The food was by no means spectacular, but somehow, breakfast food for lunch always feels like a treat and we enjoyed our meal very much. What was good however, was their gigantic serving of orange juice that went down very well!


And of course, cheese is always a great idea! But psst, stay clear of the other juices – they’re all overpriced bottles.

After lunch, we checked into Hôtel l'Héliopic, which in itself was a treat. Definitely recommended.



After all, the lobby greeted us with free Haribo gummies and packaged apple juice. But if children goodies aren’t your kinda thing, the spa itself was lots of fun and worth the stay – it comes complete with plunge pool, sauna, jacuzzi, steam room, ice room, and calming music playing over the swimming pool!

Soaked till my fingers got wrinkly, but hey, that’s how you know you’re having a good time!

Sunday, September 25, 2016

Book Nook: Letters to a Young Poet


I’m in the midst of reading Letters to a Young Poet and it’s a testament to how beautifully written it is that it’s a short book and I’m not even near half of it. Now on the face of it, that seems to defy the very definition of page-turner, but the best analogy I can think of (surprise, surprise, it’s food related – but hey, you write what you know!) is when you take a bite of something so delicious that from the get go, you force yourself to slow down and savour every bite. It isn’t only that every phrase I’ve read uses words that feel so deliberately chosen and lyrical (hehe, like how a great chef chooses every ingredient of his dish), but Rilke's advice itself is nothing short of insightful.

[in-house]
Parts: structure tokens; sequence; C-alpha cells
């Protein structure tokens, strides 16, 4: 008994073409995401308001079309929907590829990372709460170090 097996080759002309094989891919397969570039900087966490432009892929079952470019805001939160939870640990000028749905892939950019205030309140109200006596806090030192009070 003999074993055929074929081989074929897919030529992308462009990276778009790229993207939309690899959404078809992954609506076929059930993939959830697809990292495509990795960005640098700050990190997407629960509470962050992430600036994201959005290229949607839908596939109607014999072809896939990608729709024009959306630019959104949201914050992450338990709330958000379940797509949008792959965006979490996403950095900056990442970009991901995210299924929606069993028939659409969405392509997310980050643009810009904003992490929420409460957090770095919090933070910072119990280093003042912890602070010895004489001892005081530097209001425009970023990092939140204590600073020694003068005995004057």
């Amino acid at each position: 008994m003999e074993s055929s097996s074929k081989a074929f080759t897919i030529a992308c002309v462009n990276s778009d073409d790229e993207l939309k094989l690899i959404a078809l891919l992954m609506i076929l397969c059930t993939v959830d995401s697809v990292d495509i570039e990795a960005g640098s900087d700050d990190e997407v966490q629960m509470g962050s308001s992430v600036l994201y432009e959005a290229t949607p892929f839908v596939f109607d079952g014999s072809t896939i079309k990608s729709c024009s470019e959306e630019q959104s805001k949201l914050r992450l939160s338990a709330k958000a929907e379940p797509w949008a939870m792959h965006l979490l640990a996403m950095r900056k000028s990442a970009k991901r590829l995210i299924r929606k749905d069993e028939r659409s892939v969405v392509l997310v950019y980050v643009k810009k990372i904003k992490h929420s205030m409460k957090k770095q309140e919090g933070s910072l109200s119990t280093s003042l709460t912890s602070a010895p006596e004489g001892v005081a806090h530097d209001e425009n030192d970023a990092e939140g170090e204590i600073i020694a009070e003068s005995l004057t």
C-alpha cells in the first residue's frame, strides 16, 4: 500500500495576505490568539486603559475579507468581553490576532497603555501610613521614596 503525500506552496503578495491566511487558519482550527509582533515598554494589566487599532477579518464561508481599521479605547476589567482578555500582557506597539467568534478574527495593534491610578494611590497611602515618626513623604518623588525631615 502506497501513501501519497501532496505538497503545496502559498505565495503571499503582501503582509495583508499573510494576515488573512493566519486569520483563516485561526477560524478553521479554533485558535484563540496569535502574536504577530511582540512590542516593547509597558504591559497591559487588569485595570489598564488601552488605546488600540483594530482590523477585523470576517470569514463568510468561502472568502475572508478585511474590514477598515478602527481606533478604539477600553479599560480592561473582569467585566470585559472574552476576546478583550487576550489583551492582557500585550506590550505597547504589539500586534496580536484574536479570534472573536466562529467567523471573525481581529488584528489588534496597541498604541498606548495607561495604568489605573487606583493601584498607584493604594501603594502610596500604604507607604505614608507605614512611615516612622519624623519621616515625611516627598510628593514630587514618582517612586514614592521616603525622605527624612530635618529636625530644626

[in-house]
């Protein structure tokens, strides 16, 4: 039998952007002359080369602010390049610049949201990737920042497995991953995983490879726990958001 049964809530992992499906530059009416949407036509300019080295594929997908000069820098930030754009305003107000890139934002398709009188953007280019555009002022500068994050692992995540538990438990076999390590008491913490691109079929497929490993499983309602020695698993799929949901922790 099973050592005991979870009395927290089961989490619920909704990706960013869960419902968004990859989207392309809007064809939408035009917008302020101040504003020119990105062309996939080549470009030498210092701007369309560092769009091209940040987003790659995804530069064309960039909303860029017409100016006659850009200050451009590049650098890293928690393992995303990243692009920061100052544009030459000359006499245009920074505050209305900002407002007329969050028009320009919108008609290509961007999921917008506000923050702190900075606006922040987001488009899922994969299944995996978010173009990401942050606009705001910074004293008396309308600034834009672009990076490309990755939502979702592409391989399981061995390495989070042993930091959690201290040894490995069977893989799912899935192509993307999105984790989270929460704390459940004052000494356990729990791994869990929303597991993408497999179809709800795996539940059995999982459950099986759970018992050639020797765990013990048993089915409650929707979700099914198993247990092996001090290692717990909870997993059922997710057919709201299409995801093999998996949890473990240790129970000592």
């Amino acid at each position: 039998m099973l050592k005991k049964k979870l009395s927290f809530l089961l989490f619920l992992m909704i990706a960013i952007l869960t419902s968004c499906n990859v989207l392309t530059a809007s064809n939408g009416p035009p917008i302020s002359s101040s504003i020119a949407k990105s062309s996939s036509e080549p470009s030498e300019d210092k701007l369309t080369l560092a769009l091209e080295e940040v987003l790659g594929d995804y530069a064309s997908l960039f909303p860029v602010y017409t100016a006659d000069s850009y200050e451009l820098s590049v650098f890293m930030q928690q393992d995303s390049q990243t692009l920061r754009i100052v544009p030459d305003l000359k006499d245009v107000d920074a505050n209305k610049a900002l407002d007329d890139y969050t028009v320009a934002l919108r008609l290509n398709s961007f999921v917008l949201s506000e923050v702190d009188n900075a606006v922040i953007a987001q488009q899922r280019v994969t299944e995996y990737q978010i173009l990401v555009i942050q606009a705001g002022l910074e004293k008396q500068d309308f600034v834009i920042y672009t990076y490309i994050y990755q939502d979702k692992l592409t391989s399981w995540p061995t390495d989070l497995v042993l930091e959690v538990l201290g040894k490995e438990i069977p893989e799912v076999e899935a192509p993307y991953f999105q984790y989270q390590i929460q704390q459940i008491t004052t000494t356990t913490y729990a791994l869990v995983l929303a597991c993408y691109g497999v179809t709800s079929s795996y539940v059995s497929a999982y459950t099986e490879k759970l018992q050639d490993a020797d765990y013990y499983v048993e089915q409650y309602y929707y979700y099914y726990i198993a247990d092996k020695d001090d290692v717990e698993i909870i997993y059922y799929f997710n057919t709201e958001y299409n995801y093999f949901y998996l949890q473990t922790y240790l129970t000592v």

I confess that I've never consciously read any of his poems, but that's definitely going to change. Although his letters went to an aspiring poet that he got to know, they are just as applicable to any one of us. Here's one of my favourites:
“to keep growing, silently and earnestly, through your while development; you couldn’t disturb it any more violently than by looking outside and waiting for outside answers to question that only your innermost feeling, in your quietest hour, can perhaps answer.”
Yes, yes, and yes. 

As he shares his advice, he holds little vanity for the help he offers. In his words, “many things must happen, many things must go right, a whole constellation of events must be fulfilled, for one human being to successfully advise or help another.” Sure, this doesn’t necessarily gel with my job of giving out legal advice, but when we look at how people receive advice, often it has to come at the right situation, with the right words, at the right time for it to really hammer home. Recognising this reality takes away so much of the pressure with giving advice and even in receiving it.